By Rebecca Chace
I didn’t know anything about writing screenplays, but the novel first appeared in my head as a movie. At the time I was a working actor who had grown up in a family of New York writers and didn’t think of myself as a writer. Don’t get me wrong, I wrote constantly: backstage between scenes, in trailers when I was working in film or television; writing filled up the time when I was unemployed and making the rounds of auditions in New York, not exactly infrequent in the life of an actor. But I didn’t take my writing seriously. It was something I did nearly every day, but then, I had grown up in a home where that seemed like a normal activity.
Then a story came into my head, and I knew it was a movie. So I just started typing. I knew nothing about screenplay format or structure (I teach screenwriting now in the MFA program and the City College of New York) so I simply wrote it as I heard it — the script actually looked like a weird hybrid of a stage play and a screenplay. I titled it “Capture the Flag” after the game that is the story’s central event both literally and thematically. I didn’t think anything would come of it, but in fact this was the beginning of my career as a writer.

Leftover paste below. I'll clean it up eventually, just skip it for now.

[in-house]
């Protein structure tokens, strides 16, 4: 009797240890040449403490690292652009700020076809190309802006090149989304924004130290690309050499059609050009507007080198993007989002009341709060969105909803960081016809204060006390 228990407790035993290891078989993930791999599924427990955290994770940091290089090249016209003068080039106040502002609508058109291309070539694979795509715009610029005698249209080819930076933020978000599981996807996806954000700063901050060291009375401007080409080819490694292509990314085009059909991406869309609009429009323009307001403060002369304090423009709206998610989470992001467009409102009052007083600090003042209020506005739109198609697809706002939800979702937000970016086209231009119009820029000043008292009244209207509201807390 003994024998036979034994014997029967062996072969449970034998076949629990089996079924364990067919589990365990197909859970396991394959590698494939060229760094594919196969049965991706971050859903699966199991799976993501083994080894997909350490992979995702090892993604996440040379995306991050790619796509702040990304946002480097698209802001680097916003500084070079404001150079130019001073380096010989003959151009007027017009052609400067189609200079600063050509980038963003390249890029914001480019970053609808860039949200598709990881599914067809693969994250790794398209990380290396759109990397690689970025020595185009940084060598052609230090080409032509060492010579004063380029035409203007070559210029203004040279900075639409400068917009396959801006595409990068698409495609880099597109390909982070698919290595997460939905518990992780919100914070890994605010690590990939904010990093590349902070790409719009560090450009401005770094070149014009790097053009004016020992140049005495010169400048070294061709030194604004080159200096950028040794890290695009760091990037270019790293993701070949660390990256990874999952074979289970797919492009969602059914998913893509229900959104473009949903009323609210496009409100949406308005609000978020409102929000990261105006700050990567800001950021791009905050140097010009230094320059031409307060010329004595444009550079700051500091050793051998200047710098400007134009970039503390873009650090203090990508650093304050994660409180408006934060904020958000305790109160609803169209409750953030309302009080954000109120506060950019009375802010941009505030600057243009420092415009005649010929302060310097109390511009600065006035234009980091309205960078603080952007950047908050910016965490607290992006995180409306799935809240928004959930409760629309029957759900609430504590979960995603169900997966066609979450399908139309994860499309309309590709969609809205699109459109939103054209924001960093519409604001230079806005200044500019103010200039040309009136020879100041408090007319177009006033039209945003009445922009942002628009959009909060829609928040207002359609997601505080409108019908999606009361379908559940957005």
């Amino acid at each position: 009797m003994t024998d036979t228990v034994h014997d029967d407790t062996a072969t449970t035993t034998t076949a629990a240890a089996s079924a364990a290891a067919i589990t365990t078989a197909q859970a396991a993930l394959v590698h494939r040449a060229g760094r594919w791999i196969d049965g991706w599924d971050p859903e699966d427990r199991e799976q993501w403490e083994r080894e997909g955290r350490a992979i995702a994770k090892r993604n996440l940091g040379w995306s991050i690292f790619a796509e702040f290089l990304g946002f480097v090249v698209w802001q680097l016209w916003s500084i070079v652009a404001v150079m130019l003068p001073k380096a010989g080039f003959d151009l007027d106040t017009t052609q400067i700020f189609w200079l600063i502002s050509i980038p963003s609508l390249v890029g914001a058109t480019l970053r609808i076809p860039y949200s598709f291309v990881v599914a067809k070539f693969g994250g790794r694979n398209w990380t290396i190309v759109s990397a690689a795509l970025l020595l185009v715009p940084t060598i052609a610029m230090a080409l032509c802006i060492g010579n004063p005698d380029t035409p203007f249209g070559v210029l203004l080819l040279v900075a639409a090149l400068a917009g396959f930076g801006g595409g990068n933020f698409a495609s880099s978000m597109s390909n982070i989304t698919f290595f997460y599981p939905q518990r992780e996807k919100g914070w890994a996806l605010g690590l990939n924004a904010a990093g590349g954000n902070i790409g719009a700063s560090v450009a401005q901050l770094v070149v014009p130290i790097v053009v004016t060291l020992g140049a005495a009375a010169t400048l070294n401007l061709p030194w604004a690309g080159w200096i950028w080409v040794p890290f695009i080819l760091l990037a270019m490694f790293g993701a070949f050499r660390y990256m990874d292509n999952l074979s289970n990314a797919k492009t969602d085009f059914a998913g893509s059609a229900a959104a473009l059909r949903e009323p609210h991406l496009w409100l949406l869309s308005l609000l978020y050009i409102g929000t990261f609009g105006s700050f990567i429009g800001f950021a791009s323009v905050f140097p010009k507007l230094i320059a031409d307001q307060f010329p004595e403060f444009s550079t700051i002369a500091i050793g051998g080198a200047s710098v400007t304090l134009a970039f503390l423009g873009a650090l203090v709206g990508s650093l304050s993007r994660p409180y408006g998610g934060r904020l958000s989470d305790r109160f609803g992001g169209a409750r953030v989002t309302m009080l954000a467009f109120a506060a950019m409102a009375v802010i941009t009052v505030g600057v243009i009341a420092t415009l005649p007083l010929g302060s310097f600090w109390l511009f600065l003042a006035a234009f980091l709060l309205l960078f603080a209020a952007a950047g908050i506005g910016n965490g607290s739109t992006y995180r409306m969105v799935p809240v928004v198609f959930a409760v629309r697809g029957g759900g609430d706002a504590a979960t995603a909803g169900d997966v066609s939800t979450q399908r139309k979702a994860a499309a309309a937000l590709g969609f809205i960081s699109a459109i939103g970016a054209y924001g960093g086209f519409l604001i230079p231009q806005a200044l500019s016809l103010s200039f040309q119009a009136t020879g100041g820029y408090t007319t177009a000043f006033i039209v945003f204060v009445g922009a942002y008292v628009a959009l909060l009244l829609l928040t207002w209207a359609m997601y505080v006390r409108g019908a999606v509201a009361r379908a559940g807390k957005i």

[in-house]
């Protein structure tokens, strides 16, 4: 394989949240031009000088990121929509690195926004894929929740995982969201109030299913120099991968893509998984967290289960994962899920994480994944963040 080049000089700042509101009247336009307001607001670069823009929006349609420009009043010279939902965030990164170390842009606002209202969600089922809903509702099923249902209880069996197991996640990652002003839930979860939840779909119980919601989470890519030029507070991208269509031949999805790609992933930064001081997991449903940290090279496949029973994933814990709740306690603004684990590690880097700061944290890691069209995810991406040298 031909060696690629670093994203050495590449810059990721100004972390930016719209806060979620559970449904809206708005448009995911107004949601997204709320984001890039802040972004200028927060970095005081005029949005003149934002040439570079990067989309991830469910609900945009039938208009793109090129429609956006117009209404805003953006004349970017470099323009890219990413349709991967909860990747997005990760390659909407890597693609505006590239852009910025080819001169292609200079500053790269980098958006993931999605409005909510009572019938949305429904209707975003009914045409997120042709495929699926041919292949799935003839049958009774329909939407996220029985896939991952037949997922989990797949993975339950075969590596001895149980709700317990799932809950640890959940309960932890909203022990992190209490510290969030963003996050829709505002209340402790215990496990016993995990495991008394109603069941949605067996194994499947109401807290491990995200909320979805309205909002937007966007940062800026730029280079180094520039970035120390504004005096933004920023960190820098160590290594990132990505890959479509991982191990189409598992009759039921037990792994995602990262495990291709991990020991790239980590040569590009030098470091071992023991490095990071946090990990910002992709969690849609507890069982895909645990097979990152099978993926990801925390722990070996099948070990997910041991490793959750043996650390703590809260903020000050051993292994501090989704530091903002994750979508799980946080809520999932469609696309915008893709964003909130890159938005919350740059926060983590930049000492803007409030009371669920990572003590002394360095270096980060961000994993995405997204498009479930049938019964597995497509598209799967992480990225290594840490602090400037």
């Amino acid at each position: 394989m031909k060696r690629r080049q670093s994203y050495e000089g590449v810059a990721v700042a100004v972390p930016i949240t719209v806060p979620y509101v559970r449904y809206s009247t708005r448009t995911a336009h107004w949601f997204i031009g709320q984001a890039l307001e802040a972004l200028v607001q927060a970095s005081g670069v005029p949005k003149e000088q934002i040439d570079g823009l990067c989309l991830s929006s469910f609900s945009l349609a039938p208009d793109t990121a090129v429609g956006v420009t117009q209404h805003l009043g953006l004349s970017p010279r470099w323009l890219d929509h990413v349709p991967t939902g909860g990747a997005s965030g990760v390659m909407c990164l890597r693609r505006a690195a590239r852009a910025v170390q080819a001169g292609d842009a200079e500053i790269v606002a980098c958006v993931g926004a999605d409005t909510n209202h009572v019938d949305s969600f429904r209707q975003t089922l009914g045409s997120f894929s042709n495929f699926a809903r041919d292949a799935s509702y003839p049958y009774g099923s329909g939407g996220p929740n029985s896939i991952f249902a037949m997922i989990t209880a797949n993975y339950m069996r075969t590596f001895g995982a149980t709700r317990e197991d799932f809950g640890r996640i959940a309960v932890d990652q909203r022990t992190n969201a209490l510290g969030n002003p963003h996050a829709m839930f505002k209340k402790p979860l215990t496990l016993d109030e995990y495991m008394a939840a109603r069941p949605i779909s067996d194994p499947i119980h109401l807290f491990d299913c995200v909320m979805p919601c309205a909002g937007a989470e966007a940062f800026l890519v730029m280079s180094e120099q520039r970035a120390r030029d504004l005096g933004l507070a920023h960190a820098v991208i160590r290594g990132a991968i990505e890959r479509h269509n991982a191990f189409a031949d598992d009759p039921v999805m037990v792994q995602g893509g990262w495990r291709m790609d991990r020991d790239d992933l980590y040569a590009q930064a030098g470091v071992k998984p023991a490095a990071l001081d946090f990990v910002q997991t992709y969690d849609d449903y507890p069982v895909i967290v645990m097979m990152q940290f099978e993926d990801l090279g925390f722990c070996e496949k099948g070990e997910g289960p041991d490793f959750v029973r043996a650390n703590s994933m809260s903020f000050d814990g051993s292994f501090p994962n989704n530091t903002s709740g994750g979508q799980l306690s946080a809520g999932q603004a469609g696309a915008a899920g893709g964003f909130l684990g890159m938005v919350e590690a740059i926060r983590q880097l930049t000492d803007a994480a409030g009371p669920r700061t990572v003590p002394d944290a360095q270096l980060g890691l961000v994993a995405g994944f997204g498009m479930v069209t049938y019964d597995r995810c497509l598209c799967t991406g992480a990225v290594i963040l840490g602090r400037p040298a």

The first stage of the journey of the movie of “Capture the Flag” lasted about a year, and I got an education about how incredibly difficult it is to find a producer to make a feature film that is a character-driven, period piece about teenagers in New York in the ‘70’s. In the story was unplanned teen pregnancy, drugs, lesbian affairs and quasi-incest, but none of that was really the point. That was simply the fabric of a certain kind of adolescent life in 1970’s New York. The point of the story was that a group of teenagers managed to create their own enduring relationships and sense of family when their nuclear families had fallen apart and nobody was paying much attention to what the kids were up to — and they were up to some serious trouble.